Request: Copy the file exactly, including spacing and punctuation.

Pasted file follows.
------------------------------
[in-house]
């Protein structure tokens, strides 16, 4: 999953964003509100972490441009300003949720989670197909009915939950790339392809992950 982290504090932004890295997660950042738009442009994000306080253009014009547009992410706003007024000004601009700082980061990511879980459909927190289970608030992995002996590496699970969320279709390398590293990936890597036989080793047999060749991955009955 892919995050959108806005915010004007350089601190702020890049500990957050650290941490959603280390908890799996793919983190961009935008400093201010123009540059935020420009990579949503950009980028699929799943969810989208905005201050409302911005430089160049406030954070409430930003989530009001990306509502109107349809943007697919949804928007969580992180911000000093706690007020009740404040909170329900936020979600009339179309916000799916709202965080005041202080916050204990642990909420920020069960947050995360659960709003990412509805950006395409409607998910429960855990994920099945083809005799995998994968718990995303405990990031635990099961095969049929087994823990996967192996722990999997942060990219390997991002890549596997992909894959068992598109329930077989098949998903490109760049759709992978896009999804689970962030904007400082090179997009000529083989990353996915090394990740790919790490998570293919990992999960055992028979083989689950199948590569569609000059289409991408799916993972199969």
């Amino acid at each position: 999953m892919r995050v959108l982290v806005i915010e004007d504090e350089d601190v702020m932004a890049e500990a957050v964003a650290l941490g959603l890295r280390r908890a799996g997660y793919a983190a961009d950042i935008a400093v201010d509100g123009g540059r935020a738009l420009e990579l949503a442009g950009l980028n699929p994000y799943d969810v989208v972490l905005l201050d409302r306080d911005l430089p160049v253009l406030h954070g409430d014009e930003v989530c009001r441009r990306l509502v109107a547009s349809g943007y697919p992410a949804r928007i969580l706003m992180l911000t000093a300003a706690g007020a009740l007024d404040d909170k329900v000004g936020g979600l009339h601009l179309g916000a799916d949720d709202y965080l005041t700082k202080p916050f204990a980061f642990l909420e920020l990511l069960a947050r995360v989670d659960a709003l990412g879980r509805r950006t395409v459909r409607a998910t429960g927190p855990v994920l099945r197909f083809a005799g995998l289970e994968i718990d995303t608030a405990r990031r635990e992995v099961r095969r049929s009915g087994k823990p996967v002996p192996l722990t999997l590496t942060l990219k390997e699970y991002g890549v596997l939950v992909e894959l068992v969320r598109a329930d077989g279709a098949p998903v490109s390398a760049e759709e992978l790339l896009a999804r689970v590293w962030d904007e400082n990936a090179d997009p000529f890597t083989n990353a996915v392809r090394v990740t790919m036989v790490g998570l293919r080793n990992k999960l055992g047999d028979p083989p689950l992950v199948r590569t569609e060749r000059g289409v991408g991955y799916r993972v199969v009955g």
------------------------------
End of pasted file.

[in-house]
């Protein structure tokens, strides 16, 4: 999953964003509100972490441009300003949720989670197909009915939950790339392809992950 982290504090932004890295997660950042738009442009994000306080253009014009547009992410706003007024000004601009700082980061990511879980459909927190289970608030992995002996590496699970969320279709390398590293990936890597036989080793047999060749991955009955 892919995050959108806005915010004007350089601190702020890049500990957050650290941490959603280390908890799996793919983190961009935008400093201010123009540059935020420009990579949503950009980028699929799943969810989208905005201050409302911005430089160049406030954070409430930003989530009001990306509502109107349809943007697919949804928007969580992180911000000093706690007020009740404040909170329900936020979600009339179309916000799916709202965080005041202080916050204990642990909420920020069960947050995360659960709003990412509805950006395409409607998910429960855990994920099945083809005799995998994968718990995303405990990031635990099961095969049929087994823990996967192996722990999997942060990219390997991002890549596997992909894959068992598109329930077989098949998903490109760049759709992978896009999804689970962030904007400082090179997009000529083989990353996915090394990740790919790490998570293919990992999960055992028979083989689950199948590569569609000059289409991408799916993972199969």
């Amino acid at each position: 999953m892919r995050v959108l982290v806005i915010e004007d504090e350089d601190v702020m932004a890049e500990a957050v964003a650290l941490g959603l890295r280390r908890a799996g997660y793919a983190a961009d950042i935008a400093v201010d509100g123009g540059r935020a738009l420009e990579l949503a442009g950009l980028n699929p994000y799943d969810v989208v972490l905005l201050d409302r306080d911005l430089p160049v253009l406030h954070g409430d014009e930003v989530c009001r441009r990306l509502v109107a547009s349809g943007y697919p992410a949804r928007i969580l706003m992180l911000t000093a300003a706690g007020a009740l007024d404040d909170k329900v000004g936020g979600l009339h601009l179309g916000a799916d949720d709202y965080l005041t700082k202080p916050f204990a980061f642990l909420e920020l990511l069960a947050r995360v989670d659960a709003l990412g879980r509805r950006t395409v459909r409607a998910t429960g927190p855990v994920l099945r197909f083809a005799g995998l289970e994968i718990d995303t608030a405990r990031r635990e992995v099961r095969r049929s009915g087994k823990p996967v002996p192996l722990t999997l590496t942060l990219k390997e699970y991002g890549v596997l939950v992909e894959l068992v969320r598109a329930d077989g279709a098949p998903v490109s390398a760049e759709e992978l790339l896009a999804r689970v590293w962030d904007e400082n990936a090179d997009p000529f890597t083989n990353a996915v392809r090394v990740t790919m036989v790490g998570l293919r080793n990992k999960l055992g047999d028979p083989p689950l992950v199948r590569t569609e060749r000059g289409v991408g991955y799916r993972v199969v009955g």